practice management | PLANADVISER January/February 2017

Passing the Torch

How to start thinking about a succession plan for your practice.

By Judy Ward | January/February 2017
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Art by Claire Merchlinsky

While retirement plan advisers are gifted at planning for participants’ futures, they do a notoriously poor job of planning for their own—a situation that Jeremy Holly, senior vice president at LPL Financial in San Diego, finds supremely ironic. Many wait until they are close to retirement age before thinking about a succession plan for their practice, he says.

Why the inertia? “On the positive front, when financial advisers start their own firm, it’s because they love the profession. Years later, they still love it, and many don’t want to leave the profession,” says John Furey, principal and founder at consultant Advisor Growth Strategies in Phoenix. Many also have built up a comfortably profitable business that they hesitate to leave, he says. “The third element is the whole notion of ceding control. It becomes like a founder’s syndrome: ‘No one can do it better than me, and therefore I can’t sell my business.’ So the vast majority of advisers defer, defer, defer, because there is no trigger event, nothing pushing them to do it,” he says.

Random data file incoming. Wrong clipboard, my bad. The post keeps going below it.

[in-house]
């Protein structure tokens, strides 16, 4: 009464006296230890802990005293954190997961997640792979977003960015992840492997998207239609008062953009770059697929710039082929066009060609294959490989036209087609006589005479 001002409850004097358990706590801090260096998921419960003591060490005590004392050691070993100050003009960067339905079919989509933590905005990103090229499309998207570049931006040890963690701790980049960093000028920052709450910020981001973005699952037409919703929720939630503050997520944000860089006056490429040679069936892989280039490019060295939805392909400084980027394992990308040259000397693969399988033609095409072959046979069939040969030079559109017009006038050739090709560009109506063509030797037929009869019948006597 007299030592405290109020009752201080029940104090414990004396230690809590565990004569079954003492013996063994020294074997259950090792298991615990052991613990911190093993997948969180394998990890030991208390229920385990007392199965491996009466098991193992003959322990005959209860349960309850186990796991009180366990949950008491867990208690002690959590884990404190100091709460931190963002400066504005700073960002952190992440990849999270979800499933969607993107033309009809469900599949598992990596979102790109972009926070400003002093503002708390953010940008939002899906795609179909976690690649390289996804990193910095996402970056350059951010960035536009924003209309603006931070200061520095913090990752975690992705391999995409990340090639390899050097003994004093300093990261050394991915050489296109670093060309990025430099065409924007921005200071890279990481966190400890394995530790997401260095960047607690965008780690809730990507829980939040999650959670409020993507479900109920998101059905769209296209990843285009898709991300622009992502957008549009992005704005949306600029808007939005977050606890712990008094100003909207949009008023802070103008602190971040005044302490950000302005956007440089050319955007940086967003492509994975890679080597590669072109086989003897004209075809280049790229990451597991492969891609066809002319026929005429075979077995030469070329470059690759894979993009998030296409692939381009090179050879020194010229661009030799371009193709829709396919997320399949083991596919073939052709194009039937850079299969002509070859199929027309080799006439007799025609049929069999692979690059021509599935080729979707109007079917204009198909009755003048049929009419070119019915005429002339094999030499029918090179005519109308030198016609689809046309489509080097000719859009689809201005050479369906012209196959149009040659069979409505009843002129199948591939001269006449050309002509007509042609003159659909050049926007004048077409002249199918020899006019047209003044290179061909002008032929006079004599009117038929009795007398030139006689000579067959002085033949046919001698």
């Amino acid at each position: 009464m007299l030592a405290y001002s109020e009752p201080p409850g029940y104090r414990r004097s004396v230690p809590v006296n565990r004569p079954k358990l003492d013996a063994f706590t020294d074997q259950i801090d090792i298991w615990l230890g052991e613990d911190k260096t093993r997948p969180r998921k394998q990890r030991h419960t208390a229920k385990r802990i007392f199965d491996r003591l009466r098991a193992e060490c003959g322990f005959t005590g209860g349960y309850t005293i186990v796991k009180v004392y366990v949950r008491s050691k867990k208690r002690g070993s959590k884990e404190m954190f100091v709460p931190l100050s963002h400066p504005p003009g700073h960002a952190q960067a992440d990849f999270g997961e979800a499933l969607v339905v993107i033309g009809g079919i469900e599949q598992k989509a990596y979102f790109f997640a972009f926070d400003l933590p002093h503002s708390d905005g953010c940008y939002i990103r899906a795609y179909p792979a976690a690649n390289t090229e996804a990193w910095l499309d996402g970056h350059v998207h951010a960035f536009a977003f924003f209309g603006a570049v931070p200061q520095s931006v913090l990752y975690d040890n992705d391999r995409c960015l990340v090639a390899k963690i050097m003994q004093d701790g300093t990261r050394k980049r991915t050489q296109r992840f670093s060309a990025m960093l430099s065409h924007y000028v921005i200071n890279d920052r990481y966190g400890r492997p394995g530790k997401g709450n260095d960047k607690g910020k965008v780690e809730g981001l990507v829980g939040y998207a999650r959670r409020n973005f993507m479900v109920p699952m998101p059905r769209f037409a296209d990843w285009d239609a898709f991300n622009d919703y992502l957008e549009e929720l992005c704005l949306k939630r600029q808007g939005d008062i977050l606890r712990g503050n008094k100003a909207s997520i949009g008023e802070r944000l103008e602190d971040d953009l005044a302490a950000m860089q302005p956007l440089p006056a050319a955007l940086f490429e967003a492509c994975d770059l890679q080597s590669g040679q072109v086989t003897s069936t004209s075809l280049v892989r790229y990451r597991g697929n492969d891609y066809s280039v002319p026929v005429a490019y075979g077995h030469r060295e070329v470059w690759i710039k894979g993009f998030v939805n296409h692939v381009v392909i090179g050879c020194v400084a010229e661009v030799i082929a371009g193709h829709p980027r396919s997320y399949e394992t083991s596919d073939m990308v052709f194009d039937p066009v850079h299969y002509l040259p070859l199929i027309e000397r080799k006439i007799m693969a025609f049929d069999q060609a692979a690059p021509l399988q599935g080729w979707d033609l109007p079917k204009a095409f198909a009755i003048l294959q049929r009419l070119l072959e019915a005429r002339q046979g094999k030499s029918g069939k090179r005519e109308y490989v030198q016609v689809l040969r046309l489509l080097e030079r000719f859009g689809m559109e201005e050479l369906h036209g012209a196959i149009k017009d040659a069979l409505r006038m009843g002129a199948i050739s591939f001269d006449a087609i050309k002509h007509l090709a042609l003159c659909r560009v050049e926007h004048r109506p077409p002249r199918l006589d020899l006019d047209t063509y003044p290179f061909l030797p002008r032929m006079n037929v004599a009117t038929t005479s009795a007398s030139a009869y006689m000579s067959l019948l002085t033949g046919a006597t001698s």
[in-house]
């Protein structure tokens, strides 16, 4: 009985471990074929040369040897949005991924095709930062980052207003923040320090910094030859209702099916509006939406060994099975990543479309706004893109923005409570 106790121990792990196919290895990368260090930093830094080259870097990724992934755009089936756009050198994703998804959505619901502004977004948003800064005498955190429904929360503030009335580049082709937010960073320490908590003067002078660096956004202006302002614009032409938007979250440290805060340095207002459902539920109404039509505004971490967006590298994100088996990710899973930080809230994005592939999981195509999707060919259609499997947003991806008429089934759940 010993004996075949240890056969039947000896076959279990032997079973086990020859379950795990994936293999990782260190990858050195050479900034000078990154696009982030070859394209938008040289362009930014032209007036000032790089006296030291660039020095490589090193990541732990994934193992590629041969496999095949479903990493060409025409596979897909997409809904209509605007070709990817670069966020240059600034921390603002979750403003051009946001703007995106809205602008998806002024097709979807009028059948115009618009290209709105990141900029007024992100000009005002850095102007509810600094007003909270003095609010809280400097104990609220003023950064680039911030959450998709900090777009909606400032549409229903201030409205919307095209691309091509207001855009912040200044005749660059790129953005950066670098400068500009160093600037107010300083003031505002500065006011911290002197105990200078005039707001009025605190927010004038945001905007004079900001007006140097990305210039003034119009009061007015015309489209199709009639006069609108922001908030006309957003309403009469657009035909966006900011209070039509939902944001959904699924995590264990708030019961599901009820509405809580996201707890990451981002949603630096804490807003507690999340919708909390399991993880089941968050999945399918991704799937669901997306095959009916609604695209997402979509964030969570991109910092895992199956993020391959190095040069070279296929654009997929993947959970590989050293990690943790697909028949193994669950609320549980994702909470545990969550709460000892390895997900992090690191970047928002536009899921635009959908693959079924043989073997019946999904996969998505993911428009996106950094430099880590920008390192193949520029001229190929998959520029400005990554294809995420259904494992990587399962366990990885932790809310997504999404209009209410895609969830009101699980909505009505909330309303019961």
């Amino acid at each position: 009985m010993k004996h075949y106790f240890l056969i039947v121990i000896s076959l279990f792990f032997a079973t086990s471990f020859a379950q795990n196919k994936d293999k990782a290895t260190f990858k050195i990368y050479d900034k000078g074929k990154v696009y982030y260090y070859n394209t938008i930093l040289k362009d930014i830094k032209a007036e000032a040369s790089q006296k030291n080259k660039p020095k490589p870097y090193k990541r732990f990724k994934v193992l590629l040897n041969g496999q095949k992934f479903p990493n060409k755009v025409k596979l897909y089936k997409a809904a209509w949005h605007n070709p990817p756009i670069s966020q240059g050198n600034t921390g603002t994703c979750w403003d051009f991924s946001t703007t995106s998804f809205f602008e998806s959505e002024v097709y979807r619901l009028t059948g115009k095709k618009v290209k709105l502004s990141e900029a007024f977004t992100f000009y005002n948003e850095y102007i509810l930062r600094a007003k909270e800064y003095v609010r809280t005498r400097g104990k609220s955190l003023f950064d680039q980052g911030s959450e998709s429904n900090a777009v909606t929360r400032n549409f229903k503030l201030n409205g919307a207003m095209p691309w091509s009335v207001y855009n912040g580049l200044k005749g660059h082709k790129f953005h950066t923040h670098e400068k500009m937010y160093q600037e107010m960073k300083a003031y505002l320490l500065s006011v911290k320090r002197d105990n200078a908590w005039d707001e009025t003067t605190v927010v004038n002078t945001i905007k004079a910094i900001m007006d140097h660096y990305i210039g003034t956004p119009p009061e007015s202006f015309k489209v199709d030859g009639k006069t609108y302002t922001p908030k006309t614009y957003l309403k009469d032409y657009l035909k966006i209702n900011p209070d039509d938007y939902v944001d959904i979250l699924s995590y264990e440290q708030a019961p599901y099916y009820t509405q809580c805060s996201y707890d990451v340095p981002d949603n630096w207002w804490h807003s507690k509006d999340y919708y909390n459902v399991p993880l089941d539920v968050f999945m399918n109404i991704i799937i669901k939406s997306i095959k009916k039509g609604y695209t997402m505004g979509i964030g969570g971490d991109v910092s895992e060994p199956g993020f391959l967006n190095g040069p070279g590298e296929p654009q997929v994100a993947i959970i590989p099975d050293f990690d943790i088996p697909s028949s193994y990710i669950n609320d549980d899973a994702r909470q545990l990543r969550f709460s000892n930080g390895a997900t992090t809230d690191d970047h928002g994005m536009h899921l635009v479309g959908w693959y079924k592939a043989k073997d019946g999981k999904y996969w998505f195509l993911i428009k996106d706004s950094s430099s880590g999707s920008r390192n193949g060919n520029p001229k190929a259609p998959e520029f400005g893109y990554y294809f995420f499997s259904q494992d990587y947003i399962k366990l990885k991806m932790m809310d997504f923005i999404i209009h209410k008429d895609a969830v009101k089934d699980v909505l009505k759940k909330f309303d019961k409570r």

Meanwhile, clients and employees start feeling doubts. “Your clients are wondering, ‘You’re getting older. What happens if something happens to you?’ Over time, clients’ confidence in your firm is undermined,” Furey says. “Your practice might grow less in the last years of your career” as some clients and key employees leave amid the uncertainty. That ultimately makes the retiring adviser’s firm less valuable.

“Not addressing your succession plan creates risk, in terms of your clients’ and your employees’ confidence in your firm’s future. The longer you wait, the higher the risk gets,” Furey says. “For some financial advisers, that might be absolutely OK. They may think, ‘I want to help my clients as long as I possibly can, and I’m willing to take that risk.’ Where advisers make a mistake is if they assume that if they wait as long as possible to sell, there will be a willing buyer. By the time those advisers leave, there may not be much value to their practice.”

Defining Succession
When David Grau Sr. talks to advisers about succession planning, he uses the term very specifically. “In this industry, many people use the term ‘succession planning’ generically to mean ‘sell.’ And then when advisers think ‘sell,’ their first reaction is, ‘I don’t want to sell my business now,’” says Grau Sr., president and founder of FP Transitions LLC, a succession-management and valuation consultancy in Lake Oswego, Oregon. “What we mean is to build something internally—a business that is durable and sustainable.”

An internal succession plan does not happen all at once but incrementally, over a decade or more, Grau Sr. says. An adviser mentors a successor and builds a multi-tiered staff that he likens to a law firm’s practice of having senior partners, junior partners, associates and paralegals. “You attract young folks to your enterprise and allow them to buy into the equity structure, little by little, over the years,” he says.